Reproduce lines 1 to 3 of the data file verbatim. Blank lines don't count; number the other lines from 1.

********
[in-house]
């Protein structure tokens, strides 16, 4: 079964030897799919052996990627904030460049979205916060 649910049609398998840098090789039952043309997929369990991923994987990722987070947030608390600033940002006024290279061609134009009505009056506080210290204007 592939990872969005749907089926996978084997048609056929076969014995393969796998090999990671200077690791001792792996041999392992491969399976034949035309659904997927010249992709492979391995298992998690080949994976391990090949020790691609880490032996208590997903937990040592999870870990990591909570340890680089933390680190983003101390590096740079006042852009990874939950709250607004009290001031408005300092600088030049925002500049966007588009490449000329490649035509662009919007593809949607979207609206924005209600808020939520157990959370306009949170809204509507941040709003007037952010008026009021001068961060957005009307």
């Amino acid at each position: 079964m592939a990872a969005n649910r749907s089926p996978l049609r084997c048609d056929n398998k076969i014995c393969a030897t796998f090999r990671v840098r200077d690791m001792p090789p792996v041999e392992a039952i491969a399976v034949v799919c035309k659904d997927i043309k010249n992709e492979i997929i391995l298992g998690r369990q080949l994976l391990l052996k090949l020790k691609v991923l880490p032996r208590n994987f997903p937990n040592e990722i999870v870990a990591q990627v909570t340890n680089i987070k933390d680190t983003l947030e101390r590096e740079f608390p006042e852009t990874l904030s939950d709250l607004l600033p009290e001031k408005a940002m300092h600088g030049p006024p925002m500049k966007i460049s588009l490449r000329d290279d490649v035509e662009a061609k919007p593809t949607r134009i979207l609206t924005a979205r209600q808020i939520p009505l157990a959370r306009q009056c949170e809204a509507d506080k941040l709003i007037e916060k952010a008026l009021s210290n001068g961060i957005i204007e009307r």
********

[in-house]
């Protein structure tokens, strides 16, 4: 079964030897799919052996990627904030460049979205916060 649910049609398998840098090789039952043309997929369990991923994987990722987070947030608390600033940002006024290279061609134009009505009056506080210290204007 592939990872969005749907089926996978084997048609056929076969014995393969796998090999990671200077690791001792792996041999392992491969399976034949035309659904997927010249992709492979391995298992998690080949994976391990090949020790691609880490032996208590997903937990040592999870870990990591909570340890680089933390680190983003101390590096740079006042852009990874939950709250607004009290001031408005300092600088030049925002500049966007588009490449000329490649035509662009919007593809949607979207609206924005209600808020939520157990959370306009949170809204509507941040709003007037952010008026009021001068961060957005009307």
């Amino acid at each position: 079964m592939a990872a969005n649910r749907s089926p996978l049609r084997c048609d056929n398998k076969i014995c393969a030897t796998f090999r990671v840098r200077d690791m001792p090789p792996v041999e392992a039952i491969a399976v034949v799919c035309k659904d997927i043309k010249n992709e492979i997929i391995l298992g998690r369990q080949l994976l391990l052996k090949l020790k691609v991923l880490p032996r208590n994987f997903p937990n040592e990722i999870v870990a990591q990627v909570t340890n680089i987070k933390d680190t983003l947030e101390r590096e740079f608390p006042e852009t990874l904030s939950d709250l607004l600033p009290e001031k408005a940002m300092h600088g030049p006024p925002m500049k966007i460049s588009l490449r000329d290279d490649v035509e662009a061609k919007p593809t949607r134009i979207l609206t924005a979205r209600q808020i939520p009505l157990a959370r306009q009056c949170e809204a509507d506080k941040l709003i007037e916060k952010a008026l009021s210290n001068g961060i957005i204007e009307r």